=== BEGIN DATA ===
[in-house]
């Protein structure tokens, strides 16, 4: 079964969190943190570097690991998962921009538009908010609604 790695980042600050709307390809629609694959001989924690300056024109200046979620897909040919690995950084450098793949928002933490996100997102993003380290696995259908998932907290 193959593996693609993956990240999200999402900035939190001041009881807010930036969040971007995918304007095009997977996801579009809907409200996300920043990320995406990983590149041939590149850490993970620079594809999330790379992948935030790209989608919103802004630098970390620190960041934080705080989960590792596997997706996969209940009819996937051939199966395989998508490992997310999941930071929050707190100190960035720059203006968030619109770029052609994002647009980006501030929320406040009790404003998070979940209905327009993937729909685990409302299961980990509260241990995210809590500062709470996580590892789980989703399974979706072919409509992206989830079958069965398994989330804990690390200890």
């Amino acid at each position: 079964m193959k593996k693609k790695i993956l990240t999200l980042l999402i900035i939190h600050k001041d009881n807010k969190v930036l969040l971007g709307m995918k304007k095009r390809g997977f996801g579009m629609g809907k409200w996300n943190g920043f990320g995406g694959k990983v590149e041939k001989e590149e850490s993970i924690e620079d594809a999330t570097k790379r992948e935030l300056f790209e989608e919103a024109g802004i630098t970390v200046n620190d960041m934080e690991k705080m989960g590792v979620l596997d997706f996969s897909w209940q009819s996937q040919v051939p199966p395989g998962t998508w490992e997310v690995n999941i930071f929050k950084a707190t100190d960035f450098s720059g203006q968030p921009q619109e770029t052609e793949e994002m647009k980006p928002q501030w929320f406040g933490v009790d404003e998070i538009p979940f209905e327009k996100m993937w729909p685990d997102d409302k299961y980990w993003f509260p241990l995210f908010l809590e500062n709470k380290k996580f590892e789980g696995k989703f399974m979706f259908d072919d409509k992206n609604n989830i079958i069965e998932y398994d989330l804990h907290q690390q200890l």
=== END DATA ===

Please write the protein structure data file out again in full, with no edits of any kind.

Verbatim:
[in-house]
């Protein structure tokens, strides 16, 4: 079964969190943190570097690991998962921009538009908010609604 790695980042600050709307390809629609694959001989924690300056024109200046979620897909040919690995950084450098793949928002933490996100997102993003380290696995259908998932907290 193959593996693609993956990240999200999402900035939190001041009881807010930036969040971007995918304007095009997977996801579009809907409200996300920043990320995406990983590149041939590149850490993970620079594809999330790379992948935030790209989608919103802004630098970390620190960041934080705080989960590792596997997706996969209940009819996937051939199966395989998508490992997310999941930071929050707190100190960035720059203006968030619109770029052609994002647009980006501030929320406040009790404003998070979940209905327009993937729909685990409302299961980990509260241990995210809590500062709470996580590892789980989703399974979706072919409509992206989830079958069965398994989330804990690390200890």
């Amino acid at each position: 079964m193959k593996k693609k790695i993956l990240t999200l980042l999402i900035i939190h600050k001041d009881n807010k969190v930036l969040l971007g709307m995918k304007k095009r390809g997977f996801g579009m629609g809907k409200w996300n943190g920043f990320g995406g694959k990983v590149e041939k001989e590149e850490s993970i924690e620079d594809a999330t570097k790379r992948e935030l300056f790209e989608e919103a024109g802004i630098t970390v200046n620190d960041m934080e690991k705080m989960g590792v979620l596997d997706f996969s897909w209940q009819s996937q040919v051939p199966p395989g998962t998508w490992e997310v690995n999941i930071f929050k950084a707190t100190d960035f450098s720059g203006q968030p921009q619109e770029t052609e793949e994002m647009k980006p928002q501030w929320f406040g933490v009790d404003e998070i538009p979940f209905e327009k996100m993937w729909p685990d997102d409302k299961y980990w993003f509260p241990l995210f908010l809590e500062n709470k380290k996580f590892e789980g696995k989703f399974m979706f259908d072919d409509k992206n609604n989830i079958i069965e998932y398994d989330l804990h907290q690390q200890l």